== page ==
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Education problems due to pandemic could cost Central Asia $ 44 billion

Education problems due to pandemic could cost Central Asia $ 44 billion

The World Bank Online Briefing on Education in Central Asia: Learning During a Pandemic was held this Wednesday, August 5. World Bank experts raised the topic of how the Covid-19 pandemic has affected education in Central Asia.

The coronavirus pandemic has had a lasting negative impact on education. The pandemic has had a profound impact on the quality of human capital and the development of children in Central Asian countries. According to world data, more than half of the population in Central Asia is children, which is why the negative impact of the pandemic is even worse than it might seem at first glance. Experts believe that the global quarantine crisis threatens the future incomes of the younger generation.

Thus, they predict an increase in the level of functional illiteracy among adolescents in the countries of this region.

Prior to the pandemic, the education sector in the regions of Central Asia previously faced a large number of problems. In particular, problems are noted in the elimination of educational poverty, providing equal prospects for vulnerable students. Usually, students from Central Asian states lagged behind their peers in Europe by a year and a half.

The World Bank is deeply concerned about the quite noticeable increase in inequality in the education of children due to differences in family income. This increase in inequality is due to the fact that some families do not have the necessary technology or the ability to use it to fully acquire knowledge through distance learning.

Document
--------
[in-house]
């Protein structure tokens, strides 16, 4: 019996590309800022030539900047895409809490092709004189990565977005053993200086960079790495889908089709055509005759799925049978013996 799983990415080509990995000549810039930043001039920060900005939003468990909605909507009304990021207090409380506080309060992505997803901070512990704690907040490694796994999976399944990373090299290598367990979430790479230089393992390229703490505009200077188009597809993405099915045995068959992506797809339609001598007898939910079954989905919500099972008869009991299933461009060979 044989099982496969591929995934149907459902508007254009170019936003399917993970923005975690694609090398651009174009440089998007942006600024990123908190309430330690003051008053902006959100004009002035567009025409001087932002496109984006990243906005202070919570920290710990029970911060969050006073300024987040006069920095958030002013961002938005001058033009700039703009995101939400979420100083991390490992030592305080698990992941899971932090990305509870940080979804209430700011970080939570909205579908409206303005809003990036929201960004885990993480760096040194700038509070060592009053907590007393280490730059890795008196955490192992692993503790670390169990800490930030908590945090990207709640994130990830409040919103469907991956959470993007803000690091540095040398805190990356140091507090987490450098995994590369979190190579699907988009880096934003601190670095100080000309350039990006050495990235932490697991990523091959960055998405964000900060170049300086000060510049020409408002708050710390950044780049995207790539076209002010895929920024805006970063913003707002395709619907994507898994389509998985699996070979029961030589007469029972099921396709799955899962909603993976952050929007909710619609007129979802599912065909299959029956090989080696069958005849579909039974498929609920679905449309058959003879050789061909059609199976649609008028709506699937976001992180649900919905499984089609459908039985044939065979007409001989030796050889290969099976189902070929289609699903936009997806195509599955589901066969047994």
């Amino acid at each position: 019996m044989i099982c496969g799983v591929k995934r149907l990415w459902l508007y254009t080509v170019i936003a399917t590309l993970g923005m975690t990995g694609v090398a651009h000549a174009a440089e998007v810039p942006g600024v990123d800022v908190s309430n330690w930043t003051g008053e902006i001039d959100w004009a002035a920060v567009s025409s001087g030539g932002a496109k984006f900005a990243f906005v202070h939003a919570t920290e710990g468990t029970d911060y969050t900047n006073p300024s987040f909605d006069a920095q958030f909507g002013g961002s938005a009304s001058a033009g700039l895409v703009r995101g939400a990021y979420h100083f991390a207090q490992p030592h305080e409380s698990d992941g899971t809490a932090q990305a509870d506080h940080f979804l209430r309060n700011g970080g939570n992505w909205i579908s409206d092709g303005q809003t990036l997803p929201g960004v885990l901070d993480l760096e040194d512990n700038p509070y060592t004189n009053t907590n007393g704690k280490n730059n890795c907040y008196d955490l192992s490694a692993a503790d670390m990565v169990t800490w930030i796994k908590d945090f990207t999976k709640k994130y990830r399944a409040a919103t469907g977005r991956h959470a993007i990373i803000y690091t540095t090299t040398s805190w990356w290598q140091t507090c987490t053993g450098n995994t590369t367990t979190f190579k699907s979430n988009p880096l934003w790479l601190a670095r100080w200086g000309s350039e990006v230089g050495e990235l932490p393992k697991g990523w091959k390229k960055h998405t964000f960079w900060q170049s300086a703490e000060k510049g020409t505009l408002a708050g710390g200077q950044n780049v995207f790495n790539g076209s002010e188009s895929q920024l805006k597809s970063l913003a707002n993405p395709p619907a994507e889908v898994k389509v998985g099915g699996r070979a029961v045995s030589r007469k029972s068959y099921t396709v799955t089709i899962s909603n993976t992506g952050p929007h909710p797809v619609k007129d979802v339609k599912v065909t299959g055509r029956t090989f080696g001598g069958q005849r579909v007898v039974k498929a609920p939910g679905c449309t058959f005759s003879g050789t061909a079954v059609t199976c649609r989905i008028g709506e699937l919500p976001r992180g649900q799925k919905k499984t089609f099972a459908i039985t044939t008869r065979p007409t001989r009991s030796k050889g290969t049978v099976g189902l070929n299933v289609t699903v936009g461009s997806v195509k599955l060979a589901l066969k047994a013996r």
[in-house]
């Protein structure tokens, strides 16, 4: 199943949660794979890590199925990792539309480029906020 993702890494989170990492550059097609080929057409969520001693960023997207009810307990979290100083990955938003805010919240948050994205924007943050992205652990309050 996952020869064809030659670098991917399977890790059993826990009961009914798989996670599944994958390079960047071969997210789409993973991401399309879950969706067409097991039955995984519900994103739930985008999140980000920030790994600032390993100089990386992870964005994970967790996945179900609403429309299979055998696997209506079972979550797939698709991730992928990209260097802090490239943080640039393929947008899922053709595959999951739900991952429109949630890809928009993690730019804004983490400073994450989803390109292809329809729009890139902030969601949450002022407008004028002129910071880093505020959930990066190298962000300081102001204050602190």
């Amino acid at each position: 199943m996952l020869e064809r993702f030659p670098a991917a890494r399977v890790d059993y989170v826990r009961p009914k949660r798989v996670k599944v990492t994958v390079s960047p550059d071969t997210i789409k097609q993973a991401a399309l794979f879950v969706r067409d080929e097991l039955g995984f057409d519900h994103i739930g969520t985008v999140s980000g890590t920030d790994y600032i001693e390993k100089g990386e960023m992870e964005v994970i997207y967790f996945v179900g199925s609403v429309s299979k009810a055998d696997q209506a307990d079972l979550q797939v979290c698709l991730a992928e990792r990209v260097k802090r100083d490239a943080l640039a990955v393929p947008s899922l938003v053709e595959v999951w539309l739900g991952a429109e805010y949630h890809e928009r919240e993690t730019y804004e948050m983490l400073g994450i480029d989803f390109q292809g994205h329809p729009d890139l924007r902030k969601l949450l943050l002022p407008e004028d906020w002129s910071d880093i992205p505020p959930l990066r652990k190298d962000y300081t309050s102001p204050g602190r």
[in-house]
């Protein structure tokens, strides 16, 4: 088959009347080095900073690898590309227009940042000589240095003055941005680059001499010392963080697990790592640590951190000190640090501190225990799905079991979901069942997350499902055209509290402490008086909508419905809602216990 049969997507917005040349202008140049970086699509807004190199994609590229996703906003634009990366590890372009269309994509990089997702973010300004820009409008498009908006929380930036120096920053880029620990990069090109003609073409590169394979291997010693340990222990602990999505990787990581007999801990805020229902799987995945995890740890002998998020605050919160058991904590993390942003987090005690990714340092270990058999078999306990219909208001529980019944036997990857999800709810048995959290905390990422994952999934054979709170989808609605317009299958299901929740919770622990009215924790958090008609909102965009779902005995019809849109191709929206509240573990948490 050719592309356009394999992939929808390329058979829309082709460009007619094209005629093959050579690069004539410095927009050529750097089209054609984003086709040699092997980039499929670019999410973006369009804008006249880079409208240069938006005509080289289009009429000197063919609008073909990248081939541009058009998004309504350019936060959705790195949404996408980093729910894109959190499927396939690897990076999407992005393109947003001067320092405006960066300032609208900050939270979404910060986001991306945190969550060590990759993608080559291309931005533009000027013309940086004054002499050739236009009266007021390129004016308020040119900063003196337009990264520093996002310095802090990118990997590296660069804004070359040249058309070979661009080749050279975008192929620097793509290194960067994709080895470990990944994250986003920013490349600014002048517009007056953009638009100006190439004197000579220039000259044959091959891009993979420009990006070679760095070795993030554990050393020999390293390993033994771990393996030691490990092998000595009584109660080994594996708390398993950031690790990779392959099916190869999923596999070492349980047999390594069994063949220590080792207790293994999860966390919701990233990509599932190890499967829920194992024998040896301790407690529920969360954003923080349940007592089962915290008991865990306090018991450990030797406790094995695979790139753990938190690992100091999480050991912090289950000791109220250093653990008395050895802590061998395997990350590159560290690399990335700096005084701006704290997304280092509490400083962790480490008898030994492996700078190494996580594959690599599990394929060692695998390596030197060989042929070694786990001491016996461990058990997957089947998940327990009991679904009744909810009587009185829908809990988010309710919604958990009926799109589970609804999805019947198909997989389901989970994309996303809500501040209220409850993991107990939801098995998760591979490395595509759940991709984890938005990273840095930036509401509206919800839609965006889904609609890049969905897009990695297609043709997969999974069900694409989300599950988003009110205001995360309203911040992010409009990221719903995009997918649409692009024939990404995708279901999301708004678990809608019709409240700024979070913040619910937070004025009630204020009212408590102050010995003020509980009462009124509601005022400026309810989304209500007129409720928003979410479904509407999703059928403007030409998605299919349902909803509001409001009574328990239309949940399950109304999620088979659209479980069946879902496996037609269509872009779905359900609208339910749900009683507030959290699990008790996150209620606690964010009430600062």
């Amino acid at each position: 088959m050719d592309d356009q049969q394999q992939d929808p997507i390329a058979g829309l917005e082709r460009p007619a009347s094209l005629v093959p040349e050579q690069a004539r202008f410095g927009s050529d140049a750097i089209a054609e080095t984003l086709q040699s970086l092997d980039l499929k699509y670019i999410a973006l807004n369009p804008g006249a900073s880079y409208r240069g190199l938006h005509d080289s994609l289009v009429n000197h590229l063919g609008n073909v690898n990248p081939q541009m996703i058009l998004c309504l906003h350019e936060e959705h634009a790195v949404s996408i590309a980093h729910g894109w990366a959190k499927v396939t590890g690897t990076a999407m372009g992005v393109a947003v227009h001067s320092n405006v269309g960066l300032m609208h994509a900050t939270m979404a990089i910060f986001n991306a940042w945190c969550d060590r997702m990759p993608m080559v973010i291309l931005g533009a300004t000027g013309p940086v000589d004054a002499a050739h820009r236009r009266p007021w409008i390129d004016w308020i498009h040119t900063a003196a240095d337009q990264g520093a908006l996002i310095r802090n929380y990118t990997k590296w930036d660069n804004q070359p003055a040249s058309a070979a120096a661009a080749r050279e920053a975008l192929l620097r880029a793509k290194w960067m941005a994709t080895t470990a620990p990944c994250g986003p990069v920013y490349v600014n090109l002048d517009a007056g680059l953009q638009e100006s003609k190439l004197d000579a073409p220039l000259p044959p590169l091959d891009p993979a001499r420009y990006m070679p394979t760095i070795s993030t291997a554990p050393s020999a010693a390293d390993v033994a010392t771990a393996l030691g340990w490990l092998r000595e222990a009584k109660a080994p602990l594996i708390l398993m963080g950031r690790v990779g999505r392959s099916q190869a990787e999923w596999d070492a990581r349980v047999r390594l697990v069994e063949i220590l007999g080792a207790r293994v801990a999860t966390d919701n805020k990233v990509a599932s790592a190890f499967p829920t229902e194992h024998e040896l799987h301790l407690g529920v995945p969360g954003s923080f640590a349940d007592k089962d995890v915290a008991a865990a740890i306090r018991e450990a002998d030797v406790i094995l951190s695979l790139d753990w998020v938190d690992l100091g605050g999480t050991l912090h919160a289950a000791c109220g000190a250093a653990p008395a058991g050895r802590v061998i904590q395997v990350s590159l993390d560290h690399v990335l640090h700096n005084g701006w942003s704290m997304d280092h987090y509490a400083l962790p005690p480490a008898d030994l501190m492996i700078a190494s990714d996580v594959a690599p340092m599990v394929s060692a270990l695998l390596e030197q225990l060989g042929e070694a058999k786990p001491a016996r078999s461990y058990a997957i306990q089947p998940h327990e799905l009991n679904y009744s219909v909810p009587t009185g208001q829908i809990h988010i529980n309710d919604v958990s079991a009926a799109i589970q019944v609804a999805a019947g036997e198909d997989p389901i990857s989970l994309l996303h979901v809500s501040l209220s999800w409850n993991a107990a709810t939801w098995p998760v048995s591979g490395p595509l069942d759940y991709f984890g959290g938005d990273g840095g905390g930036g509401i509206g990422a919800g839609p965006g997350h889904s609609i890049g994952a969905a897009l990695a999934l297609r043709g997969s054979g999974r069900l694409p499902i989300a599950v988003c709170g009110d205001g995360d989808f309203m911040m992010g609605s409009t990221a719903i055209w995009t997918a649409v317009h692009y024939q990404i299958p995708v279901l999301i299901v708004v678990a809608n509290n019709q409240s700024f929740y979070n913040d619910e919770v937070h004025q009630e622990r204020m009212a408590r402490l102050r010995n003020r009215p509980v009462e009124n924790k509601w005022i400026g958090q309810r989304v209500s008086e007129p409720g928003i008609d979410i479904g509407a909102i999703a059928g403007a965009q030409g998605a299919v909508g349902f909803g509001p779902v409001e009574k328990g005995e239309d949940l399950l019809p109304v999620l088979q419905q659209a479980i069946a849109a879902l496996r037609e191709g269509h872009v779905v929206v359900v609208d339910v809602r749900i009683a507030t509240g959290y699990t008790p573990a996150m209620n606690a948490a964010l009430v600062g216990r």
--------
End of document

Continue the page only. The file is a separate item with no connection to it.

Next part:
Certain children, according to Aisha Vaud (specialist of the World Bank), need support from the state. The assistance provided by the state can improve the development of a child at times.

As experts noted, distance learning in the near future can easily become the norm in many countries of the world, it is because of this that it is necessary to increase the availability of digital technologies in the countries of Central Asia in the near future, so as not to worsen the results of children in secondary education.

During the briefing, Aisha Wouda outlined the following recommendations for Central Asian countries:

  • Education and the formation of learning skills must be attributed to the most important direction of the national anti-crisis initiatives of the republics of the region;
  • It is necessary to maintain funding for education at the same level at least, and as a maximum to increase it (see. Kazakhstan increases spending on education).
  • Preparation for distance learning should take place.
  • The programs for which distance learning is currently taking place should be improved.
  • Corrective learning for all students in the region;
  • Addressing student inequality through  financial assistance, remedial education, one-to-one tutoring, and tailor-made learning plans for low-income children.
  • Regional cooperation between countries should be organized in order to better allocate funds and share teacher knowledge.

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